The blockade of Qatar I mentioned yesterday just received a very public stamp of approval from the president:

 

The official U.S. position before today was that Washington was proposing to mediate the dispute between the different states, and urged all parties to seek de-escalation of the crisis. That was the line coming from both Tillerson and Mattis yesterday. The al-Udeid base in Qatar is important for ongoing anti-ISIS operations, and Mattis insisted that the rift between Qatar and its neighbors would have no effect on the war:

In regards to the implications for the counter-ISIS fight, I am positive there will be no implications coming out of this dramatic situation at all, and I say that based on the commitment that each of these nations…have made to this fight.

Then Trump pops off this morning and effectively endorses what the Saudis, UAE, Bahrain, and Egypt have done. That makes it less likely that there will de-escalation. Once again, there appears to have been no consultation with his top Cabinet members before making this statement, and I find it hard to believe that either Tillerson or Mattis thinks that Trump should have said this publicly right now (or at all). The Saudis et al. probably assumed that Trump’s Riyadh speech gave them a tacit green light to do what they wanted, but Trump’s latest remarks must have removed all doubt that they have Washington’s support to blockade and starve Qatar into submission.

The more worrying thing about this statement is that Trump’s opinion of Qatar’s activities seems to be guided entirely by what other leaders told him about their government. Last month in Riyadh, Trump boasted that the U.S.-Qatari relationship was “extremely good” and that he and the emir would be discussing the purchase of “beautiful military equipment” made in the U.S. That was unfortunate in its own way, but it shows how different Trump’s view of Qatar was a few weeks ago. As I said before, Qatar is responsible for supporting jihadist and Islamist groups abroad, but they are hardly the only government in the region that has done so. Judging from Trump’s statement, he is simply taking Qatar’s neighbors at their self-serving word and he is letting himself–and the U.S.–be used to legitimize their vendettas. That bodes ill for this particular crisis, and it also shows how easily regional clients can shape U.S. policies during Trump’s presidency.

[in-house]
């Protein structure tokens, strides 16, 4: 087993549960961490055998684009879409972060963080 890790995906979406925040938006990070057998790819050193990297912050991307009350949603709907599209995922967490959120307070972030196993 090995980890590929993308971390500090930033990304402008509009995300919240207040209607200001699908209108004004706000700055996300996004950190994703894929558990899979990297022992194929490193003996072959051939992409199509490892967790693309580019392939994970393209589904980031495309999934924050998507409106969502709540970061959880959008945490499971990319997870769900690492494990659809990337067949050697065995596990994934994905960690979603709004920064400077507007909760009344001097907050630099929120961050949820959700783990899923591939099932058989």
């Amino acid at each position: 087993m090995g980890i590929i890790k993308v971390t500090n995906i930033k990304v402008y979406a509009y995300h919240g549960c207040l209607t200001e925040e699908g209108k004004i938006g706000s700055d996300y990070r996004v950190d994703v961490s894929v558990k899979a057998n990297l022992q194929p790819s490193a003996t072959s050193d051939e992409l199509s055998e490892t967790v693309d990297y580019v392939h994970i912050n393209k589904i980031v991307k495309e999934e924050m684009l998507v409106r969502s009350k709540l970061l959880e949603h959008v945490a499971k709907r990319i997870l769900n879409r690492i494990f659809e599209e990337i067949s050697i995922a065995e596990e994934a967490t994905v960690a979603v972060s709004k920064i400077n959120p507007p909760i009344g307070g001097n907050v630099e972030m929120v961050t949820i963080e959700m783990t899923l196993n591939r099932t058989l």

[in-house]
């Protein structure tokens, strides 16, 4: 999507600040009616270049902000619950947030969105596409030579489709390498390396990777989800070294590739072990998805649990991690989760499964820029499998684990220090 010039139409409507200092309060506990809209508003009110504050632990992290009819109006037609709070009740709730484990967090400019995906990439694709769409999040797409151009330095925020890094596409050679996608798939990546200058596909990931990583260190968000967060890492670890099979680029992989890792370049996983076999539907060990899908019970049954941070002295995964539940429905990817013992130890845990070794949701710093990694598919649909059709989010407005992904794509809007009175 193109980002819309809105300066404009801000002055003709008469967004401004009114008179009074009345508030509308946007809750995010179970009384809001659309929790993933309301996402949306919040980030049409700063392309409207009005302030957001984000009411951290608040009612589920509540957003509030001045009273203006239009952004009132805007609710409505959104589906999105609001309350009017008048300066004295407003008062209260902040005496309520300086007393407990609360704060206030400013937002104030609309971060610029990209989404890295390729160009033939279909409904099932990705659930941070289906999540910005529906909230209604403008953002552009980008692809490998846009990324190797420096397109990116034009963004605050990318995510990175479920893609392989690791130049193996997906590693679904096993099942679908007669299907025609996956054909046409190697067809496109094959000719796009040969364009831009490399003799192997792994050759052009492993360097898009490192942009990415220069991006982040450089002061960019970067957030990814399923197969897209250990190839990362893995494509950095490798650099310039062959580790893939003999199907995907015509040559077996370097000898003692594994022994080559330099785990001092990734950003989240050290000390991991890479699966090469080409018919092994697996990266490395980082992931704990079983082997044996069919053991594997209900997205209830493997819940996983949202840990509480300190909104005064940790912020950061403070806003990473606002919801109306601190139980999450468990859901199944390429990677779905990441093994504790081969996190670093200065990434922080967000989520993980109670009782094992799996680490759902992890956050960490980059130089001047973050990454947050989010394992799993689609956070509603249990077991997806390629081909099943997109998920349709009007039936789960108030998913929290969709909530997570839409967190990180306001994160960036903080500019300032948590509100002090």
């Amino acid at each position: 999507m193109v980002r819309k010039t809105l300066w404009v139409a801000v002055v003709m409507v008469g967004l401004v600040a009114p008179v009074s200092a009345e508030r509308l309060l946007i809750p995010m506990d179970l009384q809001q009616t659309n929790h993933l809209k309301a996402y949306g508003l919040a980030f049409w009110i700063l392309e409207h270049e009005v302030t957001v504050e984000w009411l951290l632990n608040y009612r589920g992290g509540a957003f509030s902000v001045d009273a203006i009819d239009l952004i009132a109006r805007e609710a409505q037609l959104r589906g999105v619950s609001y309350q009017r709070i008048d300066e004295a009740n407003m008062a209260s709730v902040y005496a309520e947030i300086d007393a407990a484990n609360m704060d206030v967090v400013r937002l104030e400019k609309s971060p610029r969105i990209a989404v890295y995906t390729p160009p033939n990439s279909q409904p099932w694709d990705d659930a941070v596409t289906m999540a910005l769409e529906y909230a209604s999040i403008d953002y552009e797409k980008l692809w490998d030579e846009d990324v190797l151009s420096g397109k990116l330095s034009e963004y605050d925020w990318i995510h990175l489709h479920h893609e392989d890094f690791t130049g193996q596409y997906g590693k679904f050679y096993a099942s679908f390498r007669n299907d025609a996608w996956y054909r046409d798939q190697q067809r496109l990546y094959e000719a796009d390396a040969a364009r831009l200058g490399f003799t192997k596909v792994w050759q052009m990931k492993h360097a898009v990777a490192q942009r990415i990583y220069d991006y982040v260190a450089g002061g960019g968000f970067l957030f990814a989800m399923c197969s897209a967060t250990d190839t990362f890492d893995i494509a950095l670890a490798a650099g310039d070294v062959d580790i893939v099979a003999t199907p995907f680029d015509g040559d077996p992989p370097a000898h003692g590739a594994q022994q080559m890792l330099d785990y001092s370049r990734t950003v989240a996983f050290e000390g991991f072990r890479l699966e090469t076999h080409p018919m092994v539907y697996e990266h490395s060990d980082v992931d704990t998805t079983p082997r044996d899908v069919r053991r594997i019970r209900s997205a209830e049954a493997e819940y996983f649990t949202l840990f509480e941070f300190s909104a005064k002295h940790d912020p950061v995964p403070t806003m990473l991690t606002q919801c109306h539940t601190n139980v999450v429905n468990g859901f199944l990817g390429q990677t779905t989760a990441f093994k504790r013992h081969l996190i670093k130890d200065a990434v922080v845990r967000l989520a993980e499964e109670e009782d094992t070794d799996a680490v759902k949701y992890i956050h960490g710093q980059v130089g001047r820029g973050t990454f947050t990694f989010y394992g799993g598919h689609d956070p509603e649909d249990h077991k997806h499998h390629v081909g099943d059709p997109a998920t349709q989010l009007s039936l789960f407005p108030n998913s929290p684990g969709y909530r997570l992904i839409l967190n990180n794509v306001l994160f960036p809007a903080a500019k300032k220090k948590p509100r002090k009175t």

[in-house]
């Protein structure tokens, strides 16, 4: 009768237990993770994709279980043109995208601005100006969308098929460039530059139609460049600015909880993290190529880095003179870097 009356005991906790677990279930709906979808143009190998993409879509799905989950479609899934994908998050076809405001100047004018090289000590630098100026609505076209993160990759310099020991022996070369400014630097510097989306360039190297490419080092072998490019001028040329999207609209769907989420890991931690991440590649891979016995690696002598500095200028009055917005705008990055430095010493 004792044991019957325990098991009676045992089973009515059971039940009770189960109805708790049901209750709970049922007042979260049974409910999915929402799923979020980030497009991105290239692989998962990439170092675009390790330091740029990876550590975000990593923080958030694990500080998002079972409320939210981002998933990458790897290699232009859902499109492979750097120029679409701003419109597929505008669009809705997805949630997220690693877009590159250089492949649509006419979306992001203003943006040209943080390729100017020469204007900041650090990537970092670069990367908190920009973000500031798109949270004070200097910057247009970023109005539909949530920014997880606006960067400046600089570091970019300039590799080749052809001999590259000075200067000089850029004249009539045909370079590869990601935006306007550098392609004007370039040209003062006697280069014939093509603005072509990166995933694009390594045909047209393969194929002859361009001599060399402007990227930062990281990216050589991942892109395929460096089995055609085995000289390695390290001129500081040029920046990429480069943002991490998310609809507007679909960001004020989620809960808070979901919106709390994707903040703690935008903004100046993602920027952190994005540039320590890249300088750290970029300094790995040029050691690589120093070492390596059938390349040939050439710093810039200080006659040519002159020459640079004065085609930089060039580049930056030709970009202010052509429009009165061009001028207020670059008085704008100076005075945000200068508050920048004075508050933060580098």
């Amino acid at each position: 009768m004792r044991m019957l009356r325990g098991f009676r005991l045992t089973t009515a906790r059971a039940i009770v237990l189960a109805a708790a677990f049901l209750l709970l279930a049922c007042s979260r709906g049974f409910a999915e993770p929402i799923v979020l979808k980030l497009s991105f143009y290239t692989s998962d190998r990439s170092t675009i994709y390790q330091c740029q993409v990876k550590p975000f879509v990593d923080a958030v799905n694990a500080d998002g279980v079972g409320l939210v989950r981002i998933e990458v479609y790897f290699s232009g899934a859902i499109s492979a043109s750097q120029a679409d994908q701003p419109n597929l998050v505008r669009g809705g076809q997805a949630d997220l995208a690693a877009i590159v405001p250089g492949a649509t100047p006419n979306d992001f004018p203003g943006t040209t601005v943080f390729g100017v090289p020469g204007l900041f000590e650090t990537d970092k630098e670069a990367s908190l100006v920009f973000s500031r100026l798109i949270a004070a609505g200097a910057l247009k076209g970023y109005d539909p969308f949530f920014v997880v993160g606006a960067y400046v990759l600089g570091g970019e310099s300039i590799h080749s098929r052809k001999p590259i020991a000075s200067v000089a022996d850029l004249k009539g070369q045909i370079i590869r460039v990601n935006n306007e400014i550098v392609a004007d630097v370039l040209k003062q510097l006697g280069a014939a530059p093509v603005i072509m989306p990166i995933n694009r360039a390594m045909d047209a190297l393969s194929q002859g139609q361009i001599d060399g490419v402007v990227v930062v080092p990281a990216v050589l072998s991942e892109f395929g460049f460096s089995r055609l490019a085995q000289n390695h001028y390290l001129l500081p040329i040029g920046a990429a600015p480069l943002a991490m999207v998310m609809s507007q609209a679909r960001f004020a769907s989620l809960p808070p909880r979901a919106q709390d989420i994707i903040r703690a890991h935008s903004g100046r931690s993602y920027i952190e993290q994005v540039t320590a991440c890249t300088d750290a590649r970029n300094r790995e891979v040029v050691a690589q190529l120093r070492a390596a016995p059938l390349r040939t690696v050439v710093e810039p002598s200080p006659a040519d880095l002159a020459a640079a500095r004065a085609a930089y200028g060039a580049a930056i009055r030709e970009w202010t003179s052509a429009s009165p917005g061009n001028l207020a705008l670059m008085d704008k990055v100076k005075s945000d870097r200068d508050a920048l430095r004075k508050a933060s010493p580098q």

Trump’s first statement has stunned many observers with its sheer recklessness and incompetence. Here is a sample of the reactions:

 

 

 

Later this morning, Trump followed up with more tweets:

 

 

In addition to being remarkably credulous about the commitments made at Riyadh, Trump is so eager to claim that his visit was a success that he is trying to take credit for an avoidable and potentially dangerous regional crisis that may undermine a U.S. war effort and might possibly even put Americans at risk. It would almost be comical if it weren’t so serious.